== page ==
The crisp look of a sushi bar — light wood, interesting illumination, Japanese artwork, shoji screens — meets the suburbs at Rainbow Sushi in Germantown. Lively western music seeps from the speakers and a television towers over the six-seat sushi bar. The 4-month-old, 40-seat venture rests in capable hands. Fifteen-year veteran Ken Zheng started his career as a sushi chef in Toronto. His five years at Mikasa Japanese Restaurant included training at its Tokyo branch. The Fujiang, China, native spent three years as head chef at Japan House in Aberdeen, Md., then took the helm at Taipei Tokyo 2 in Rockville, opened by his brother John and two partners. Before coming to this country, John Zheng was a chef for five years at Tokyo’s Oishii Sushi, which, if memory serves me (as television’s Iron Chef impresario would say) means “delicious sushi.” At Taipei Tokyo 2, he was sushi bar manager, subsequently answering the call to join his brother as manager in Germantown. While Rainbow Sushi’s décor is traditional, down to the noren (split curtains) on the interior doors, Ken describes the sushi as Americanized, noting that his own sauces are adapted to American tastes. Here, the selection is made up of shrimp, octopus, eel in the traditional sweet soy seasoning, crab stick and California roll (crab, avocado and sushi rice rolled in nori with tobiko (flying fish roe). Can you ever have too much salmon? No, asserts one diner, eyeing her salmon special — six pieces each of salmon sushi and salmon sashimi. Wonderfully fresh (the restaurant orders it every two days), the translucent fish is artfully sliced, revealing pearly concentric arcs. Why eat raw fish? The answer to the question is right here: the delicate, pristine taste and the beautiful presentation.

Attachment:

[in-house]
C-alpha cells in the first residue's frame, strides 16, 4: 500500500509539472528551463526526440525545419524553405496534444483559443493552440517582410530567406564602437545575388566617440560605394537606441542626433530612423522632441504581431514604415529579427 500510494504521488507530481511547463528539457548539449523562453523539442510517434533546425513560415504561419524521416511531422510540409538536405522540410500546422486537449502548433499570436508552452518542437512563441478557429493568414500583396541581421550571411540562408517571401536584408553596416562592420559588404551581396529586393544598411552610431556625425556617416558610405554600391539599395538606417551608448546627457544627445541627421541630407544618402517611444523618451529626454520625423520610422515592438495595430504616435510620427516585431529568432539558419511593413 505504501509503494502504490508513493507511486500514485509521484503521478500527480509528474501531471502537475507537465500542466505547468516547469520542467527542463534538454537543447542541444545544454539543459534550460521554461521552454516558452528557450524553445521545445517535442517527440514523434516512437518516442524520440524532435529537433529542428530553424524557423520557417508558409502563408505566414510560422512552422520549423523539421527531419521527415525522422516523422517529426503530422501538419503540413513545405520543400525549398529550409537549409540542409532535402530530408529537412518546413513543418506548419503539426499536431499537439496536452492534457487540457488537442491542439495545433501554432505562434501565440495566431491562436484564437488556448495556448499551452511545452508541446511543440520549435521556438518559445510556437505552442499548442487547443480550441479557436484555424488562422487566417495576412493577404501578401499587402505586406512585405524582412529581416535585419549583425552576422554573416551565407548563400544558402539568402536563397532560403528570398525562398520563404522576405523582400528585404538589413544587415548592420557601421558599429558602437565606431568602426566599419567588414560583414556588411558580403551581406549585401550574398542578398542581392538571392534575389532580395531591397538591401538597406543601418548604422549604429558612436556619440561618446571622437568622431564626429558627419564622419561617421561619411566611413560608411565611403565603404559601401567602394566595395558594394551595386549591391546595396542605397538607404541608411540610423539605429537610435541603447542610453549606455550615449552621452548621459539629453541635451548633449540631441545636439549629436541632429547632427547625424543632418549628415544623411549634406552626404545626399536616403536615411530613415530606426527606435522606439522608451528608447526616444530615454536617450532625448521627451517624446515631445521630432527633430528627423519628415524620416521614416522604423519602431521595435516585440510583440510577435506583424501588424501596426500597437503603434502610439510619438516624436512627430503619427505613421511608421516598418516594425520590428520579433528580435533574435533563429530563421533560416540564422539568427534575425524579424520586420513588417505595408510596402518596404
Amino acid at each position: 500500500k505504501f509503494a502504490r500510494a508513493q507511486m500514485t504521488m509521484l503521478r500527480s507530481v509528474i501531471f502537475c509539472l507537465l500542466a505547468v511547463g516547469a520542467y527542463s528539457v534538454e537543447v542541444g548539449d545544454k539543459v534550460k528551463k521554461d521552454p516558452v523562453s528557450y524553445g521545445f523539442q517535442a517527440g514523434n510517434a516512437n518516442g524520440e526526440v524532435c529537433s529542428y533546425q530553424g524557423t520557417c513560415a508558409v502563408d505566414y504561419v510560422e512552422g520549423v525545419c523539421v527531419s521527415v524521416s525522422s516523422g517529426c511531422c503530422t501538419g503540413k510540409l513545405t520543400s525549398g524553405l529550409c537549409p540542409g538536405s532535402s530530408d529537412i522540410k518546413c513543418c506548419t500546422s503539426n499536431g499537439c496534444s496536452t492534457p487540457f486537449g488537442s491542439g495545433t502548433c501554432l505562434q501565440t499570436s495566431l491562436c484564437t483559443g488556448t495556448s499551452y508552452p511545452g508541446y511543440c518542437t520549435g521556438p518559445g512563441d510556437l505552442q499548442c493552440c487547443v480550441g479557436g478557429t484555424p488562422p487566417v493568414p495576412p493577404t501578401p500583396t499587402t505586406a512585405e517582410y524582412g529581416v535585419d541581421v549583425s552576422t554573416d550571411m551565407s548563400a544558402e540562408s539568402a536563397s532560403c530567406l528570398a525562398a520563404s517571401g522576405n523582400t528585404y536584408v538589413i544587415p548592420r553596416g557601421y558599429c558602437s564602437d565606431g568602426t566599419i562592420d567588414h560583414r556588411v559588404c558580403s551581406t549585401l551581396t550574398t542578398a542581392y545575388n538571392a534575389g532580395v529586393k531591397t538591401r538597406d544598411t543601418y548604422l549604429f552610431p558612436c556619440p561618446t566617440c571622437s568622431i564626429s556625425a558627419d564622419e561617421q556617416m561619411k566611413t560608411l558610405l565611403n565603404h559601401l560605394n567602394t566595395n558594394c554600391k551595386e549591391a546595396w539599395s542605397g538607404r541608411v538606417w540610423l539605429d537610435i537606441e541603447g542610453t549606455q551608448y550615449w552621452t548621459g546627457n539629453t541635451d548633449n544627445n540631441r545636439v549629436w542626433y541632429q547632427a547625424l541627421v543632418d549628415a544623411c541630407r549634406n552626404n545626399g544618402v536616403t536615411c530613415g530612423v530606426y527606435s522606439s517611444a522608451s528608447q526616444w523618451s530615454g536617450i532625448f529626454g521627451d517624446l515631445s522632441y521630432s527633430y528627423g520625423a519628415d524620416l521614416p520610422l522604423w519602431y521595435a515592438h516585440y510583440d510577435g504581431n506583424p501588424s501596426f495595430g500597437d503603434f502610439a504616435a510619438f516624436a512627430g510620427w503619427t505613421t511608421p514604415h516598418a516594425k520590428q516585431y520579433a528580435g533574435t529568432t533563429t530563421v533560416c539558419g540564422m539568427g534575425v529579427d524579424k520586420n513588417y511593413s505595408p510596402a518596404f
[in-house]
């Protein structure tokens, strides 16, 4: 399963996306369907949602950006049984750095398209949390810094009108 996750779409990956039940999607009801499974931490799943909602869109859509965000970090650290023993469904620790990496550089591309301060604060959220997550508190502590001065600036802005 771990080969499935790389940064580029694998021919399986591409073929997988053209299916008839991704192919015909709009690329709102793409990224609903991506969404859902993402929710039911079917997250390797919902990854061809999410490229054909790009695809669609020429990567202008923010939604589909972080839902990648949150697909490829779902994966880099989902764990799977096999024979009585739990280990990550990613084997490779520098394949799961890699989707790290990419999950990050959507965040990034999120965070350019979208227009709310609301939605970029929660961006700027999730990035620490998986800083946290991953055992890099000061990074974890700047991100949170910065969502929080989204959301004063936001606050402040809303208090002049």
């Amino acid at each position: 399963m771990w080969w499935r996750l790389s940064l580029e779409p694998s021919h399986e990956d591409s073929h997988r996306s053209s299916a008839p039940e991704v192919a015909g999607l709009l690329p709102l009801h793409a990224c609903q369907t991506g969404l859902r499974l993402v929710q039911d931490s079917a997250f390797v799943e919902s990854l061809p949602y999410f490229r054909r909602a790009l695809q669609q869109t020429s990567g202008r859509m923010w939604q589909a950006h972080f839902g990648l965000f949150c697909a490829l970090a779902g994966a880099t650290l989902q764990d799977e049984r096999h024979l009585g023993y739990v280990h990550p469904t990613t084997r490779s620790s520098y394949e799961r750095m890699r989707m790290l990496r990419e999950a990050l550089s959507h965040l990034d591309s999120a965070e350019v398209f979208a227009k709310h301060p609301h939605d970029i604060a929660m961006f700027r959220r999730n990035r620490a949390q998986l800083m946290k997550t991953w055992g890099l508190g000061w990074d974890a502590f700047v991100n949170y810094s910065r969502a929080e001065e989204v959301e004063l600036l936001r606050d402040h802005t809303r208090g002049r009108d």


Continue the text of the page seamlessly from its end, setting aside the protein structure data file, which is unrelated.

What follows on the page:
by M.J. Pleasure, Gazette 2003